Stem cells rock. While the stock market tumbles, stem cell science is sizzling. I know, you’re thinking: what is he talking about? No diseases have been cured with new stem cell technologies. But, from what’s being discovered almost weekly now, I can tell you that male infertility is likely to be one of the earliest boxes ticked on the “Diseases to Cure” list for stem cells.
Sperm from Stem Cells
Honestly, stem cells appear to be great to use to create sperm. Just a few posts ago, I shared the exciting findings from a group in Japan who took stem cells from newborn mouse testicles, placed them in an “organ culture” system (basically Jell-O), and grew mature, fertile sperm in the laboratory. Over the past 2 years, my colleagues at Stanford have also shown that human embryonic stem cells can be pushed along the path toward sperm in a dish. They also showed that adult stem cells from places like skin can also be driven in the same direction. Not all the way to mature sperm, but certainly more than half the way.
Overcoming Sterility in Mice
Last week, researchers at Kyoto University in Japan brought man made sperm closer to reality…at least in mice. I know many of you aren’t really worried about infertility in mice, but we have to start somewhere.
In a study published this past week, they took embryonic stem cells from mice, the mother of all cells, and watched them closely as they began to develop into other cell types (i.e. differentiate) in a dish. After several days, they plucked out rare and transient downstream stem cells called the primordial germ cells and transplanted these cells back into sterile baby mouse testicles. And sperm were made. Good sperm. Genetically intact and fertile sperm. Sperm that led to offspring that were also naturally fertile. And they did the same experiments with adult stem cells and got the same result, eliminating the need to use embryos at the start.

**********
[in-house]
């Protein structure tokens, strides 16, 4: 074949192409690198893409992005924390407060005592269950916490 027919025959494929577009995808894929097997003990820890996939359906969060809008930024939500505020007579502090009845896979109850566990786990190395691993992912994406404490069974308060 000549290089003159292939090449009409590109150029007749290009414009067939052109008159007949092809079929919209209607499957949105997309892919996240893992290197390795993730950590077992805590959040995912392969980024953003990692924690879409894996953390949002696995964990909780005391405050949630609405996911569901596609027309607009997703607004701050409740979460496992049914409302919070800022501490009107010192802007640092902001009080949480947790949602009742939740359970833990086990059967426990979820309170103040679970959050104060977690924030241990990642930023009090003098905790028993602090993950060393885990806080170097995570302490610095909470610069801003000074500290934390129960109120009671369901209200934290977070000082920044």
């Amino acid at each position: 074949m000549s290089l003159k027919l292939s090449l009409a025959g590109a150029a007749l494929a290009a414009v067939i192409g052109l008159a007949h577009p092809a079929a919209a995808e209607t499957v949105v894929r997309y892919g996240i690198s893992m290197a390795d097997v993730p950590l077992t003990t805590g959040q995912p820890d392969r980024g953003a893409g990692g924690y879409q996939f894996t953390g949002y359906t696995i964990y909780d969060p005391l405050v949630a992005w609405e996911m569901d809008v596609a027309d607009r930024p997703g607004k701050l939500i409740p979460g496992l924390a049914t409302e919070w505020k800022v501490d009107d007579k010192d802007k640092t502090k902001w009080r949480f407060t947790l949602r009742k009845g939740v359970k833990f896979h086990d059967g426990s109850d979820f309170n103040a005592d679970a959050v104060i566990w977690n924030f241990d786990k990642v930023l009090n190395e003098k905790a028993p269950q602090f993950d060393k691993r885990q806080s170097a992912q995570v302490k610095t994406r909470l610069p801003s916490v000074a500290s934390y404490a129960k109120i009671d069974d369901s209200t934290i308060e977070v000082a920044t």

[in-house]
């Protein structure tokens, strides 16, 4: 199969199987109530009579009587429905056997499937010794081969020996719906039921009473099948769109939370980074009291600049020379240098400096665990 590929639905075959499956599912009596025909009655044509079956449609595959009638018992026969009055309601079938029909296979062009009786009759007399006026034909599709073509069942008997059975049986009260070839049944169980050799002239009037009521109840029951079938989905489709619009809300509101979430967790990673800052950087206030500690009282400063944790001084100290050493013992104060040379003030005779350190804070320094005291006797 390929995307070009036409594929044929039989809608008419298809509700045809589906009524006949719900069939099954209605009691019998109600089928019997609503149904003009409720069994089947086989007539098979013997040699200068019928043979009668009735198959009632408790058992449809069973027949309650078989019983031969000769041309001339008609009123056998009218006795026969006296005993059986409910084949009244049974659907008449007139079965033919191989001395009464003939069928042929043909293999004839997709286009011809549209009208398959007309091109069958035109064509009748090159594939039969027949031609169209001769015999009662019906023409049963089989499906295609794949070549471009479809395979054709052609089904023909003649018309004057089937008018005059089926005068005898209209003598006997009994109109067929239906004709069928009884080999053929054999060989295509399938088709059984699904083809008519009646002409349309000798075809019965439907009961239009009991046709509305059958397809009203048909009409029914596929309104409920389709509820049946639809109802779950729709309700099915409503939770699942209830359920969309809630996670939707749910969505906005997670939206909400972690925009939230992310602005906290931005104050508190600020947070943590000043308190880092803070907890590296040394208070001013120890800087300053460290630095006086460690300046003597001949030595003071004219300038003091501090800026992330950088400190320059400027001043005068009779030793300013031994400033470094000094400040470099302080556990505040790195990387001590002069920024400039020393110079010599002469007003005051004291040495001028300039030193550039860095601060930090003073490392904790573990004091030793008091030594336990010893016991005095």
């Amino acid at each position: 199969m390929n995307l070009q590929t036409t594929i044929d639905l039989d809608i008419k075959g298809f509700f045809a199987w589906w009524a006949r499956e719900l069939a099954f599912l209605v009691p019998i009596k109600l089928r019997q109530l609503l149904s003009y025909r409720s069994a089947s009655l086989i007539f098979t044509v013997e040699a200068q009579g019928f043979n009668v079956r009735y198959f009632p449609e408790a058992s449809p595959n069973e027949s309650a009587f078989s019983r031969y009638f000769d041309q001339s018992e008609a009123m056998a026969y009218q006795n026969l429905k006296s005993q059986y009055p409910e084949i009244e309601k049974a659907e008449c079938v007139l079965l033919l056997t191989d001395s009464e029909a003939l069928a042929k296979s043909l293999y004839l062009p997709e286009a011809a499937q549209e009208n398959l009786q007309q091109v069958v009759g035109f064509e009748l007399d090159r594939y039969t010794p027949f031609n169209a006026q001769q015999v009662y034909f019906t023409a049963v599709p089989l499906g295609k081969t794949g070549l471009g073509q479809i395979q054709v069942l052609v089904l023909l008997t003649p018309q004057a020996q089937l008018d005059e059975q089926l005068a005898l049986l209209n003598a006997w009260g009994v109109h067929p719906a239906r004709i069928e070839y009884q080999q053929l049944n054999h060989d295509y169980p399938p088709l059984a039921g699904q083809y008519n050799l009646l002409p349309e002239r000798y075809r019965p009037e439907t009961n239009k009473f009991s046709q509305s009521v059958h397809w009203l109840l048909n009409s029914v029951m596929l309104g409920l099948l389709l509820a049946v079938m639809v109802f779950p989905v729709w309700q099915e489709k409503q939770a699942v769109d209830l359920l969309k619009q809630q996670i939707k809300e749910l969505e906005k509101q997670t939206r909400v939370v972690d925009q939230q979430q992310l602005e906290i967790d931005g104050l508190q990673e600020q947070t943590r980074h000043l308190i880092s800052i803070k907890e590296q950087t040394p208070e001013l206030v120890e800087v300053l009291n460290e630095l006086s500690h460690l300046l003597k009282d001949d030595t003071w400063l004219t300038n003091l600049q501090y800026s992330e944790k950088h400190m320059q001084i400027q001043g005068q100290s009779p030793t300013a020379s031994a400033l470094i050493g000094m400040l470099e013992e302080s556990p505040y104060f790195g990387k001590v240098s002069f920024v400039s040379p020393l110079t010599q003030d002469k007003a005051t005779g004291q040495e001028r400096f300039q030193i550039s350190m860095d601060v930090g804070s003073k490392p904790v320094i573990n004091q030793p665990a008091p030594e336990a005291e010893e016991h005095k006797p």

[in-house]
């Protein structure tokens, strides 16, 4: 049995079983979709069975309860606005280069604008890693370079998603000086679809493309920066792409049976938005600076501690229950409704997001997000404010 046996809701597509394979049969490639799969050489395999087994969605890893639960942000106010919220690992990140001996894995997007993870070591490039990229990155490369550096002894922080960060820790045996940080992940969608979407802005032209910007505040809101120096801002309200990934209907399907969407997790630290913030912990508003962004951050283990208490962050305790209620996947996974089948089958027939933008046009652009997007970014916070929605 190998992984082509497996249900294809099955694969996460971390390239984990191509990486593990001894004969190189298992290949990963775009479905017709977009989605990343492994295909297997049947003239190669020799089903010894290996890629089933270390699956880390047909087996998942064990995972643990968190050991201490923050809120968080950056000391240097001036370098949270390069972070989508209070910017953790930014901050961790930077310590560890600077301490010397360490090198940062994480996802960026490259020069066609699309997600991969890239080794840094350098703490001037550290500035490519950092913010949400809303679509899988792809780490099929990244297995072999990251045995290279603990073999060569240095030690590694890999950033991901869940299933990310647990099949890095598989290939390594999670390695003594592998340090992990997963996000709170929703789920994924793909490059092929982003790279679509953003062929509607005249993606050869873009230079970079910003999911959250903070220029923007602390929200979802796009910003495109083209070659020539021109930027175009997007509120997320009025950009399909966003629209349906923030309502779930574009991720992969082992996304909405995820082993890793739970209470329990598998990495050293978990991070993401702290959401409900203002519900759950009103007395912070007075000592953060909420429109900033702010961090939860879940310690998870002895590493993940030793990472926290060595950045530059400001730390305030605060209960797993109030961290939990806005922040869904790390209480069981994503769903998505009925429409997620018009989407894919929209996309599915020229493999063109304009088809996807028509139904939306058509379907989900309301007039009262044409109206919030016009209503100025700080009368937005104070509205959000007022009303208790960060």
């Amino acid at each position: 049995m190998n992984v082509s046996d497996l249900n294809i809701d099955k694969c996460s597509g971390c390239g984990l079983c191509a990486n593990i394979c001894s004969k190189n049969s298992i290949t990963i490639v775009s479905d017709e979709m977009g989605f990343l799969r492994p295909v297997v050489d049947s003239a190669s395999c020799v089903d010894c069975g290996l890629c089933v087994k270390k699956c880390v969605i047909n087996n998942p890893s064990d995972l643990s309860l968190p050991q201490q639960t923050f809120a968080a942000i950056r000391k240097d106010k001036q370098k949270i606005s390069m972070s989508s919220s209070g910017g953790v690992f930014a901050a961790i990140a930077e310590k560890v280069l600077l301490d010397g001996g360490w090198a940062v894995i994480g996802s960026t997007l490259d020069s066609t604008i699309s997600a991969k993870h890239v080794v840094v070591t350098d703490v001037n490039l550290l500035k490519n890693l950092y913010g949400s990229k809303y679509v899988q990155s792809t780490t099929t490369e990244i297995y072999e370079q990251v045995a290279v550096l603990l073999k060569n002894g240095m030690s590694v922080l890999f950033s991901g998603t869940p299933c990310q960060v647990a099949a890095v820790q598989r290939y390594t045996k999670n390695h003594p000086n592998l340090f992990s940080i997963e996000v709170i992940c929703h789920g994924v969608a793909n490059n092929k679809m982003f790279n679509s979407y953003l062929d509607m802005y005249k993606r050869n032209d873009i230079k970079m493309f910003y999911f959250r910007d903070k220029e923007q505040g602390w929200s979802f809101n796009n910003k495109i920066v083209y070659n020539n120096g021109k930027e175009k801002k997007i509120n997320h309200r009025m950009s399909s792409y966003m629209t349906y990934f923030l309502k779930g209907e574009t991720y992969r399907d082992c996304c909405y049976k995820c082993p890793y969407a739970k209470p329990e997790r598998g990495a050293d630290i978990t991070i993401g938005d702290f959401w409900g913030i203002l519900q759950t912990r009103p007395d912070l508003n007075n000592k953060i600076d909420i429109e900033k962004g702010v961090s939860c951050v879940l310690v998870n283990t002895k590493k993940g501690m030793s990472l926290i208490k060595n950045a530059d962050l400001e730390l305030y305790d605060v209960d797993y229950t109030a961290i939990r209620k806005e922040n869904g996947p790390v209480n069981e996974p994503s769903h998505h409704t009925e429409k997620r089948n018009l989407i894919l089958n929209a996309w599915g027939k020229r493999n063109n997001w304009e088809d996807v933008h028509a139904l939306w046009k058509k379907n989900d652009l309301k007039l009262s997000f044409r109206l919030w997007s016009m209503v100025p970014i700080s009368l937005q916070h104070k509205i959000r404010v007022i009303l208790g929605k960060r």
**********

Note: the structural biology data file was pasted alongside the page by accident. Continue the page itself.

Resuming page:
Please realize that this success did not happen overnight, but was the result of good, wholesome science and lots of sweat equity. And not all the results were rosy: primordial germ cells are rare, short lived and inefficient. In addition, when slightly different cells were injected into testicles, benign tumors formed, the scourge of stem cell science. So now you understand why mice experiments come first.
Stem Cells and Human Male Infertility
Imagine this: A boy has cancer and gets cured by being pounded with chemotherapy. Easily enough treatment to sterilize him for life. After that, his testicles could make sperm, but the “seeds” (early germ cells) that develop into sperm have been wiped out. Solution? A skin biopsy. Turn it into an adult stem cell and inject it right back into his testicles. And ta da! Sperm. I can’t stop thinking about how possible all of this is, as stem cell recipes are perfected. As Ted Allen, The Iron Chef once said: “There are two words to improve any dish: Ba-Con.”